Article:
The LTG concentration in plasma and the ratio between N-2-glucuronide and LTG on urine at visits 4 and 7 is presented for individual patients in Table 1. The mean concentration of LTG in plasma increased by 84% (95% CI, 45–134%) after placebo treatment for 21 days versus oral contraceptive treatment for 21 days (Fig. 2A). The log-transformed plasma concentrations were analyzed for treatment, carryover, and period effect (Armitage and Berry, 1996). The treatment effect was significant (p = 0.001), and no sequence (p = 0.94) or period effect was observed (p = 0.20). The ratio between N-2-glucuronide and LTG on urine decreased by 31% (95% CI, −20–61%) after shift from oral contraceptives to placebo (Fig. 2B). The treatment effect was not significant (p = 0.14), and no sequence (p = 0.18) or period effect was found (p = 0.65). Figure 3 shows the relative change in the individual dose-corrected LTG plasma concentration for periods with oral contraception (Fig. 3A) and placebo (Fig. 3B). We analyzed the log-transformed plasma concentration of LTG in the treatment pause between visits 2 and 3, and 5 and 6, respectively. A mean increase in LTG plasma concentration of 73% (95% CI, 47–104%) occurred between visits 2 and 3, and 68% (95% CI, 25–125%) between visit 5 and 6 (patient 4 did not provide data, because plasma samples were missing from visits 3 and 6). The plasma concentration of LTG decreased to the baseline value after 1 week of reinstitution of oral contraceptives (Fig. 3A), whereas for patients allocated to placebo, the LTG plasma concentration remained elevated but appeared to increase slightly further throughout the remaining period (Fig. 3B).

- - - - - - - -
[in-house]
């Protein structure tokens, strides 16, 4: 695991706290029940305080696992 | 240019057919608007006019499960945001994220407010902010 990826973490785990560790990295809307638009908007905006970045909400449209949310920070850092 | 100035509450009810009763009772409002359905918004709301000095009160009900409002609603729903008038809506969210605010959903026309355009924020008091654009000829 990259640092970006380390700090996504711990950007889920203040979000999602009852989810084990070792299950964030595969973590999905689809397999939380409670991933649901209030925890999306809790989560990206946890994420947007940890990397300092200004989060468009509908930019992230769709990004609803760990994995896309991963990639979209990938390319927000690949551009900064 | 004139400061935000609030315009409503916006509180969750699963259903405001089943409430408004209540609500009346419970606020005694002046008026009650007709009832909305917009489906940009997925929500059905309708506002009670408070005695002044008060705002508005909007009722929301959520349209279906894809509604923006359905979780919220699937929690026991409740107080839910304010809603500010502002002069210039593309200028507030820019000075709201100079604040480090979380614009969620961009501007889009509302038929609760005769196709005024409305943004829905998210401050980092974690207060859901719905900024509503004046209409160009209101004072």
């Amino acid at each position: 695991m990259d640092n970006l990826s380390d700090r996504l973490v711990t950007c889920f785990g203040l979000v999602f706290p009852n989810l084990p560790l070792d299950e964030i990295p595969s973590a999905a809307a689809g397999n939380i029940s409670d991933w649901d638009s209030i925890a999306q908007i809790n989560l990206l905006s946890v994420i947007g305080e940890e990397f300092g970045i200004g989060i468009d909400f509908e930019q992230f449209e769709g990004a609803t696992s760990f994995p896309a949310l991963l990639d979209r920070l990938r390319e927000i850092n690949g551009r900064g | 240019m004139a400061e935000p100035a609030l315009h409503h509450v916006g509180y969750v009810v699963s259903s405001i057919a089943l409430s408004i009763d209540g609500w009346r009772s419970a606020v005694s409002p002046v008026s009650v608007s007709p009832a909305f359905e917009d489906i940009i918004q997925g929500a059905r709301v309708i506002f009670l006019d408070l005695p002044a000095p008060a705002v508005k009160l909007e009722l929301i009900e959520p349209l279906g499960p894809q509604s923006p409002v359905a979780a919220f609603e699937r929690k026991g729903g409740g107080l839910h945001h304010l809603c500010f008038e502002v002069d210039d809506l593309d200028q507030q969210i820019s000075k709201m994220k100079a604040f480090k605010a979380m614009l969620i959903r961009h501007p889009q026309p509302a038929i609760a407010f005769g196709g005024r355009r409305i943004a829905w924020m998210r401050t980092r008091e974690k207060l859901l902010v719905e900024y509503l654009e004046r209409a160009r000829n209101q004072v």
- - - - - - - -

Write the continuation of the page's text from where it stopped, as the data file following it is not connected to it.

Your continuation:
Figure 2.

A: Dose-corrected lamotrigine concentration in plasma after 21 days of treatment with placebo versus 21 days of treatment with oral contraceptives. B: Ratio of N-2-glucuronide to unchanged lamotrigine on urine after 21 days of treatment with placebo versus 21 days of treatment with oral contraceptives. • Patient 1; ○ Patient 2; ▾ Patient 3; ▿ Patient 4; ▪ Patient 5; □ Patient 6; ♦ Patient 7; –– Mean (SD).

Figure 3.

Relative change in dose-corrected lamotrigine plasma concentration during treatment with oral contraceptives (A) and placebo (B). • Patient 1; ○ Patient 2; ▾ Patient 3; ▿ Patient 4; ▪ Patient 5; □ Patient 6; ♦ Patient 7; –– Mean (SD).